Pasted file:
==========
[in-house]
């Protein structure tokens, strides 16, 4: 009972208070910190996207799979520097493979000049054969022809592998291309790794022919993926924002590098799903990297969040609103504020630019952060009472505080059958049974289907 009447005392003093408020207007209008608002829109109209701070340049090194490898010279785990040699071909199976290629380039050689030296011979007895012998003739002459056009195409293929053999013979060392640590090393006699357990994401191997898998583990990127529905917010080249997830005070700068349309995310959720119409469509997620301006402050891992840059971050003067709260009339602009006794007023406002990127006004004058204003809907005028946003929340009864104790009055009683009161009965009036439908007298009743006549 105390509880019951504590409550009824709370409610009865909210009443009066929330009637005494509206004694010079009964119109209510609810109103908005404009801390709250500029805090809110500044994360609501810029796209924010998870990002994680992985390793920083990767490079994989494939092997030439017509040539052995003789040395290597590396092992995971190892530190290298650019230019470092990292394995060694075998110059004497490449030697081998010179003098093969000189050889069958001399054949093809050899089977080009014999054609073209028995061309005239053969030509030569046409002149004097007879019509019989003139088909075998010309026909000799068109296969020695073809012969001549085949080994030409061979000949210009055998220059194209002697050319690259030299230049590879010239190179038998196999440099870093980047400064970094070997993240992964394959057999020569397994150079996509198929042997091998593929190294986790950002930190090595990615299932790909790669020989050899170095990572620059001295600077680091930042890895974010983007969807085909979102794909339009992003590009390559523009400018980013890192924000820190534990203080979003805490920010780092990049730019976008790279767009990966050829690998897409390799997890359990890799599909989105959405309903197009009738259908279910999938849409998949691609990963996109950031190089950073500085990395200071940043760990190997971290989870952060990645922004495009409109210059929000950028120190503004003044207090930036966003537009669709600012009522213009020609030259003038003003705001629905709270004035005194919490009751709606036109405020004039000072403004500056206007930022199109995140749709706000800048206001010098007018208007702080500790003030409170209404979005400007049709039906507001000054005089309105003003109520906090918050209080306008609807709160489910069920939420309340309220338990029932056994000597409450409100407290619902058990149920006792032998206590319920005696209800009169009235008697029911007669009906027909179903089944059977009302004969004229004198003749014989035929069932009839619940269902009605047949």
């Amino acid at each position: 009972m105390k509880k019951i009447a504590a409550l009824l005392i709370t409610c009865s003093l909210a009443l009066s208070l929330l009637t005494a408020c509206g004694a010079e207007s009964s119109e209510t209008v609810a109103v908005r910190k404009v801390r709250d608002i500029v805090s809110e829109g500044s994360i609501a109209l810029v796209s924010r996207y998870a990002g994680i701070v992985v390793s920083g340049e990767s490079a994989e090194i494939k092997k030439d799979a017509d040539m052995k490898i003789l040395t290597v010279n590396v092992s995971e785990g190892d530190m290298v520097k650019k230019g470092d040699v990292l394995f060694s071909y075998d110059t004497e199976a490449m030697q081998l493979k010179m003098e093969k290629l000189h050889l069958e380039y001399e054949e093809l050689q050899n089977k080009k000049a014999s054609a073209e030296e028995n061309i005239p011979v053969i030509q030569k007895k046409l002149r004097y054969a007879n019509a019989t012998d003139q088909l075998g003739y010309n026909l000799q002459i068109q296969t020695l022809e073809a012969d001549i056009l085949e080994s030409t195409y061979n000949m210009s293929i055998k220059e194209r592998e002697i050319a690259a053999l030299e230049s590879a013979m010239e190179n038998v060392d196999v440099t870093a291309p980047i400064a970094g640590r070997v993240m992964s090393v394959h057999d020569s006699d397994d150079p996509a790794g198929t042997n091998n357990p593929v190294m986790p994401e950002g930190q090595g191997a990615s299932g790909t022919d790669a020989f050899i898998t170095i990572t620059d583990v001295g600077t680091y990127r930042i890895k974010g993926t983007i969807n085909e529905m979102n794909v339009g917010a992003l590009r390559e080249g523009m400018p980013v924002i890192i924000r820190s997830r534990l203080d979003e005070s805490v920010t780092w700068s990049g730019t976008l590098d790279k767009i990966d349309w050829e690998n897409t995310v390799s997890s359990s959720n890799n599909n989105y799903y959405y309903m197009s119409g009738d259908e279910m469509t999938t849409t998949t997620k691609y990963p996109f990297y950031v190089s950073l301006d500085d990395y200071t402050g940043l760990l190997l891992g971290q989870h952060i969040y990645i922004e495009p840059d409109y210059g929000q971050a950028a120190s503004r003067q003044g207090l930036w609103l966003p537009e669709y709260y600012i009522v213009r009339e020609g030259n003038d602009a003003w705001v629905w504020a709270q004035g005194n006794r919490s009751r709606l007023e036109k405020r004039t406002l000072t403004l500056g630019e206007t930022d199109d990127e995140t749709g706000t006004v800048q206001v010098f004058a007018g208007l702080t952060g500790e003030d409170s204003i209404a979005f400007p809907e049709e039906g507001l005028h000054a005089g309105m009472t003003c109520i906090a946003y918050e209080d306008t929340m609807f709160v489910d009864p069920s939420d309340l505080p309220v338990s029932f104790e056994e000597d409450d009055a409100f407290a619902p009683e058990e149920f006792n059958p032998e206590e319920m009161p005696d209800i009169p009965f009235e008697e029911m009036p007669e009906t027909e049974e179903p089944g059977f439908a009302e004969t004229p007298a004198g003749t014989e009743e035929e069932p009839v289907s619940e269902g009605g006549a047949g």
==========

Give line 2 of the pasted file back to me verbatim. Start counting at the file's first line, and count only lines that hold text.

């Protein structure tokens, strides 16, 4: 009972208070910190996207799979520097493979000049054969022809592998291309790794022919993926924002590098799903990297969040609103504020630019952060009472505080059958049974289907 009447005392003093408020207007209008608002829109109209701070340049090194490898010279785990040699071909199976290629380039050689030296011979007895012998003739002459056009195409293929053999013979060392640590090393006699357990994401191997898998583990990127529905917010080249997830005070700068349309995310959720119409469509997620301006402050891992840059971050003067709260009339602009006794007023406002990127006004004058204003809907005028946003929340009864104790009055009683009161009965009036439908007298009743006549 105390509880019951504590409550009824709370409610009865909210009443009066929330009637005494509206004694010079009964119109209510609810109103908005404009801390709250500029805090809110500044994360609501810029796209924010998870990002994680992985390793920083990767490079994989494939092997030439017509040539052995003789040395290597590396092992995971190892530190290298650019230019470092990292394995060694075998110059004497490449030697081998010179003098093969000189050889069958001399054949093809050899089977080009014999054609073209028995061309005239053969030509030569046409002149004097007879019509019989003139088909075998010309026909000799068109296969020695073809012969001549085949080994030409061979000949210009055998220059194209002697050319690259030299230049590879010239190179038998196999440099870093980047400064970094070997993240992964394959057999020569397994150079996509198929042997091998593929190294986790950002930190090595990615299932790909790669020989050899170095990572620059001295600077680091930042890895974010983007969807085909979102794909339009992003590009390559523009400018980013890192924000820190534990203080979003805490920010780092990049730019976008790279767009990966050829690998897409390799997890359990890799599909989105959405309903197009009738259908279910999938849409998949691609990963996109950031190089950073500085990395200071940043760990190997971290989870952060990645922004495009409109210059929000950028120190503004003044207090930036966003537009669709600012009522213009020609030259003038003003705001629905709270004035005194919490009751709606036109405020004039000072403004500056206007930022199109995140749709706000800048206001010098007018208007702080500790003030409170209404979005400007049709039906507001000054005089309105003003109520906090918050209080306008609807709160489910069920939420309340309220338990029932056994000597409450409100407290619902058990149920006792032998206590319920005696209800009169009235008697029911007669009906027909179903089944059977009302004969004229004198003749014989035929069932009839619940269902009605047949």